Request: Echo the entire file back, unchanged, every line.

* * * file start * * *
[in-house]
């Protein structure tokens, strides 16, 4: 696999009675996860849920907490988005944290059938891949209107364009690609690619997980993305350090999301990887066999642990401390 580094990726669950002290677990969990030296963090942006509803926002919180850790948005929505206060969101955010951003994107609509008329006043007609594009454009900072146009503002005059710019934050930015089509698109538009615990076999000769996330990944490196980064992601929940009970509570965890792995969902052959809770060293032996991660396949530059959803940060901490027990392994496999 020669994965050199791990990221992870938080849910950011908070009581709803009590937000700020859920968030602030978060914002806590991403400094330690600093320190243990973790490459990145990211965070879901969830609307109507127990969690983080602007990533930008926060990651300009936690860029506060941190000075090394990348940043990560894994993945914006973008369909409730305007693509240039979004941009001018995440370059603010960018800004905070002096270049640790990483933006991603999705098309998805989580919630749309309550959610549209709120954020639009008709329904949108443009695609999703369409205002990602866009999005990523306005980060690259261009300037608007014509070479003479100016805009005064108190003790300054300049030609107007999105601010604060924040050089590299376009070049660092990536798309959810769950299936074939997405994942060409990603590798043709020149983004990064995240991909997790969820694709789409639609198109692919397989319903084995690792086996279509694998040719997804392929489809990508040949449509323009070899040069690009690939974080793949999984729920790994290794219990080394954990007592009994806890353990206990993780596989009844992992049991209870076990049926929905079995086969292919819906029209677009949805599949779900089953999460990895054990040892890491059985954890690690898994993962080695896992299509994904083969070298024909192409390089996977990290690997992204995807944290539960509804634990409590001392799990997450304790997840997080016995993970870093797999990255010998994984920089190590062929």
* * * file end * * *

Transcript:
[in-house]
């Protein structure tokens, strides 16, 4: 696999009675996860849920907490988005944290059938891949209107364009690609690619997980993305350090999301990887066999642990401390 580094990726669950002290677990969990030296963090942006509803926002919180850790948005929505206060969101955010951003994107609509008329006043007609594009454009900072146009503002005059710019934050930015089509698109538009615990076999000769996330990944490196980064992601929940009970509570965890792995969902052959809770060293032996991660396949530059959803940060901490027990392994496999 020669994965050199791990990221992870938080849910950011908070009581709803009590937000700020859920968030602030978060914002806590991403400094330690600093320190243990973790490459990145990211965070879901969830609307109507127990969690983080602007990533930008926060990651300009936690860029506060941190000075090394990348940043990560894994993945914006973008369909409730305007693509240039979004941009001018995440370059603010960018800004905070002096270049640790990483933006991603999705098309998805989580919630749309309550959610549209709120954020639009008709329904949108443009695609999703369409205002990602866009999005990523306005980060690259261009300037608007014509070479003479100016805009005064108190003790300054300049030609107007999105601010604060924040050089590299376009070049660092990536798309959810769950299936074939997405994942060409990603590798043709020149983004990064995240991909997790969820694709789409639609198109692919397989319903084995690792086996279509694998040719997804392929489809990508040949449509323009070899040069690009690939974080793949999984729920790994290794219990080394954990007592009994806890353990206990993780596989009844992992049991209870076990049926929905079995086969292919819906029209677009949805599949779900089953999460990895054990040892890491059985954890690690898994993962080695896992299509994904083969070298024909192409390089996977990290690997992204995807944290539960509804634990409590001392799990997450304790997840997080016995993970870093797999990255010998994984920089190590062929």